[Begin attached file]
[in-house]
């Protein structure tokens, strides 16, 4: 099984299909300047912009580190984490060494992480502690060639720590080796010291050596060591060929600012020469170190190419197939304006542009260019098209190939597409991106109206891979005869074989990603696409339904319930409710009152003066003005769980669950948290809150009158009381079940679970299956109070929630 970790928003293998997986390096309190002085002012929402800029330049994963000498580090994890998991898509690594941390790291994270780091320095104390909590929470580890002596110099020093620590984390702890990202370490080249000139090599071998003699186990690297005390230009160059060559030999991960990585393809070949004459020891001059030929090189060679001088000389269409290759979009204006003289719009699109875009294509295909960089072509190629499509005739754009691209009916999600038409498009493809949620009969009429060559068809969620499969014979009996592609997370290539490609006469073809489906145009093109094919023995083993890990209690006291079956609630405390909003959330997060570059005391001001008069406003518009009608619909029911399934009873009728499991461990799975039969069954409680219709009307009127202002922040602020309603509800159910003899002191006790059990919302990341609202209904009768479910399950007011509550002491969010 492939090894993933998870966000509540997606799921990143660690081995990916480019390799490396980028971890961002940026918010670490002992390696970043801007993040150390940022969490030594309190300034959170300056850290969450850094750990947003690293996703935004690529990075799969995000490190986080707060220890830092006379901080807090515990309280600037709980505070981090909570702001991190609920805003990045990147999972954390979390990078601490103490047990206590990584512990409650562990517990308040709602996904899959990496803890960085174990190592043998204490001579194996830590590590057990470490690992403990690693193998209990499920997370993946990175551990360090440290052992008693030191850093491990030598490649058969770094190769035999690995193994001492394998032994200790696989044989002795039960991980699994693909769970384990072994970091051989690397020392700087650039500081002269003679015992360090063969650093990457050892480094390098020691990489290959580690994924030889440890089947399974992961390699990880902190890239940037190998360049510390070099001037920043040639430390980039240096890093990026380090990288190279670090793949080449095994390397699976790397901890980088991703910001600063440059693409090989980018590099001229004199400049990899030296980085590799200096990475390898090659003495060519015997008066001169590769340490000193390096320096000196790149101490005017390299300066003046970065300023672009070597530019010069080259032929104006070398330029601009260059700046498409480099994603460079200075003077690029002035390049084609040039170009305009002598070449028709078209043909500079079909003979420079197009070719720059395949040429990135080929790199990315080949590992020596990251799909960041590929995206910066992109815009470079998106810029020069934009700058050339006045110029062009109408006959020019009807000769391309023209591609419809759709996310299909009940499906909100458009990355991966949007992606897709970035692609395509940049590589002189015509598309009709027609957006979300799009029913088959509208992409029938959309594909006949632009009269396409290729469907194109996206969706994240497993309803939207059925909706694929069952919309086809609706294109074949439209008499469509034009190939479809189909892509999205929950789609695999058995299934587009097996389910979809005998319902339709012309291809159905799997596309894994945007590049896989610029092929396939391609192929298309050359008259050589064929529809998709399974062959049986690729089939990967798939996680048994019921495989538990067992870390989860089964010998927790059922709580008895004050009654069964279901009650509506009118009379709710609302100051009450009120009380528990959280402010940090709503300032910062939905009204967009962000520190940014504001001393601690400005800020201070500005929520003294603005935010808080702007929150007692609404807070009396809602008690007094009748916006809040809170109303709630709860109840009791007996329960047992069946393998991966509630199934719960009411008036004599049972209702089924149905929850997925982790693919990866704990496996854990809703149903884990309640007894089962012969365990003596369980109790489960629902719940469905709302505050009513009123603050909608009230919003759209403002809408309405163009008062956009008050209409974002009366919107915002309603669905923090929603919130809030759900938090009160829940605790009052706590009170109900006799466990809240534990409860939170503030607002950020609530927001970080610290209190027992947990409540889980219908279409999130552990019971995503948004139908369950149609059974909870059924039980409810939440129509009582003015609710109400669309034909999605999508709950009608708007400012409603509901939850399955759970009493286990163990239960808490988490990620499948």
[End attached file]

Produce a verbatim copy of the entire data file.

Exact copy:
[in-house]
């Protein structure tokens, strides 16, 4: 099984299909300047912009580190984490060494992480502690060639720590080796010291050596060591060929600012020469170190190419197939304006542009260019098209190939597409991106109206891979005869074989990603696409339904319930409710009152003066003005769980669950948290809150009158009381079940679970299956109070929630 970790928003293998997986390096309190002085002012929402800029330049994963000498580090994890998991898509690594941390790291994270780091320095104390909590929470580890002596110099020093620590984390702890990202370490080249000139090599071998003699186990690297005390230009160059060559030999991960990585393809070949004459020891001059030929090189060679001088000389269409290759979009204006003289719009699109875009294509295909960089072509190629499509005739754009691209009916999600038409498009493809949620009969009429060559068809969620499969014979009996592609997370290539490609006469073809489906145009093109094919023995083993890990209690006291079956609630405390909003959330997060570059005391001001008069406003518009009608619909029911399934009873009728499991461990799975039969069954409680219709009307009127202002922040602020309603509800159910003899002191006790059990919302990341609202209904009768479910399950007011509550002491969010 492939090894993933998870966000509540997606799921990143660690081995990916480019390799490396980028971890961002940026918010670490002992390696970043801007993040150390940022969490030594309190300034959170300056850290969450850094750990947003690293996703935004690529990075799969995000490190986080707060220890830092006379901080807090515990309280600037709980505070981090909570702001991190609920805003990045990147999972954390979390990078601490103490047990206590990584512990409650562990517990308040709602996904899959990496803890960085174990190592043998204490001579194996830590590590057990470490690992403990690693193998209990499920997370993946990175551990360090440290052992008693030191850093491990030598490649058969770094190769035999690995193994001492394998032994200790696989044989002795039960991980699994693909769970384990072994970091051989690397020392700087650039500081002269003679015992360090063969650093990457050892480094390098020691990489290959580690994924030889440890089947399974992961390699990880902190890239940037190998360049510390070099001037920043040639430390980039240096890093990026380090990288190279670090793949080449095994390397699976790397901890980088991703910001600063440059693409090989980018590099001229004199400049990899030296980085590799200096990475390898090659003495060519015997008066001169590769340490000193390096320096000196790149101490005017390299300066003046970065300023672009070597530019010069080259032929104006070398330029601009260059700046498409480099994603460079200075003077690029002035390049084609040039170009305009002598070449028709078209043909500079079909003979420079197009070719720059395949040429990135080929790199990315080949590992020596990251799909960041590929995206910066992109815009470079998106810029020069934009700058050339006045110029062009109408006959020019009807000769391309023209591609419809759709996310299909009940499906909100458009990355991966949007992606897709970035692609395509940049590589002189015509598309009709027609957006979300799009029913088959509208992409029938959309594909006949632009009269396409290729469907194109996206969706994240497993309803939207059925909706694929069952919309086809609706294109074949439209008499469509034009190939479809189909892509999205929950789609695999058995299934587009097996389910979809005998319902339709012309291809159905799997596309894994945007590049896989610029092929396939391609192929298309050359008259050589064929529809998709399974062959049986690729089939990967798939996680048994019921495989538990067992870390989860089964010998927790059922709580008895004050009654069964279901009650509506009118009379709710609302100051009450009120009380528990959280402010940090709503300032910062939905009204967009962000520190940014504001001393601690400005800020201070500005929520003294603005935010808080702007929150007692609404807070009396809602008690007094009748916006809040809170109303709630709860109840009791007996329960047992069946393998991966509630199934719960009411008036004599049972209702089924149905929850997925982790693919990866704990496996854990809703149903884990309640007894089962012969365990003596369980109790489960629902719940469905709302505050009513009123603050909608009230919003759209403002809408309405163009008062956009008050209409974002009366919107915002309603669905923090929603919130809030759900938090009160829940605790009052706590009170109900006799466990809240534990409860939170503030607002950020609530927001970080610290209190027992947990409540889980219908279409999130552990019971995503948004139908369950149609059974909870059924039980409810939440129509009582003015609710109400669309034909999605999508709950009608708007400012409603509901939850399955759970009493286990163990239960808490988490990620499948």